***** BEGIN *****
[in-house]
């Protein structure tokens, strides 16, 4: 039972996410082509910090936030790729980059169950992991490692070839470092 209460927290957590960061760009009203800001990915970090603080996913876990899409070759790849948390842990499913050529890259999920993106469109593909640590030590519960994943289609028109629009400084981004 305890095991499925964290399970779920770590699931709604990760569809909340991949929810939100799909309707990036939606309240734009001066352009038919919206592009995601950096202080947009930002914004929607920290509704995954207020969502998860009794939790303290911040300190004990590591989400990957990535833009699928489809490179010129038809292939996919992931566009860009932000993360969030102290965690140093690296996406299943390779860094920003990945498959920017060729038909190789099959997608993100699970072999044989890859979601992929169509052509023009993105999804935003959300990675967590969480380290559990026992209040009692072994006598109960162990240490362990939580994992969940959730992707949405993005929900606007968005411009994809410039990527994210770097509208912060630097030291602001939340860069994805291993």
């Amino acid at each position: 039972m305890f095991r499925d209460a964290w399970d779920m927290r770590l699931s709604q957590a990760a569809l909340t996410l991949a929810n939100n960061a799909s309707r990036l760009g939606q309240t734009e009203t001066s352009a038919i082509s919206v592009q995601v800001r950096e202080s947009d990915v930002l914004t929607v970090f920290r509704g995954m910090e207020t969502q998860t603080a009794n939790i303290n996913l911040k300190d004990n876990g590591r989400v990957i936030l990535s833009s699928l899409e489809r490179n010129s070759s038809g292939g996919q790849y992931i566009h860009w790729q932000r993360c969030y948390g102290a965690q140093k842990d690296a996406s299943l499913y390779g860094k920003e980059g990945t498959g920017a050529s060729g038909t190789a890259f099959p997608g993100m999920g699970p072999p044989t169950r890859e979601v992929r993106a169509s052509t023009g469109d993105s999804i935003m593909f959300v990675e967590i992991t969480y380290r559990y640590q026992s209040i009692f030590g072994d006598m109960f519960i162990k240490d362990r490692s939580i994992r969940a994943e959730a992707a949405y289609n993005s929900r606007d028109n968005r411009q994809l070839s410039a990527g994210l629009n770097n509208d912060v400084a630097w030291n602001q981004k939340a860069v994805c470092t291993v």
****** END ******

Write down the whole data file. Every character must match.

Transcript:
[in-house]
């Protein structure tokens, strides 16, 4: 039972996410082509910090936030790729980059169950992991490692070839470092 209460927290957590960061760009009203800001990915970090603080996913876990899409070759790849948390842990499913050529890259999920993106469109593909640590030590519960994943289609028109629009400084981004 305890095991499925964290399970779920770590699931709604990760569809909340991949929810939100799909309707990036939606309240734009001066352009038919919206592009995601950096202080947009930002914004929607920290509704995954207020969502998860009794939790303290911040300190004990590591989400990957990535833009699928489809490179010129038809292939996919992931566009860009932000993360969030102290965690140093690296996406299943390779860094920003990945498959920017060729038909190789099959997608993100699970072999044989890859979601992929169509052509023009993105999804935003959300990675967590969480380290559990026992209040009692072994006598109960162990240490362990939580994992969940959730992707949405993005929900606007968005411009994809410039990527994210770097509208912060630097030291602001939340860069994805291993």
């Amino acid at each position: 039972m305890f095991r499925d209460a964290w399970d779920m927290r770590l699931s709604q957590a990760a569809l909340t996410l991949a929810n939100n960061a799909s309707r990036l760009g939606q309240t734009e009203t001066s352009a038919i082509s919206v592009q995601v800001r950096e202080s947009d990915v930002l914004t929607v970090f920290r509704g995954m910090e207020t969502q998860t603080a009794n939790i303290n996913l911040k300190d004990n876990g590591r989400v990957i936030l990535s833009s699928l899409e489809r490179n010129s070759s038809g292939g996919q790849y992931i566009h860009w790729q932000r993360c969030y948390g102290a965690q140093k842990d690296a996406s299943l499913y390779g860094k920003e980059g990945t498959g920017a050529s060729g038909t190789a890259f099959p997608g993100m999920g699970p072999p044989t169950r890859e979601v992929r993106a169509s052509t023009g469109d993105s999804i935003m593909f959300v990675e967590i992991t969480y380290r559990y640590q026992s209040i009692f030590g072994d006598m109960f519960i162990k240490d362990r490692s939580i994992r969940a994943e959730a992707a949405y289609n993005s929900r606007d028109n968005r411009q994809l070839s410039a990527g994210l629009n770097n509208d912060v400084a630097w030291n602001q981004k939340a860069v994805c470092t291993v």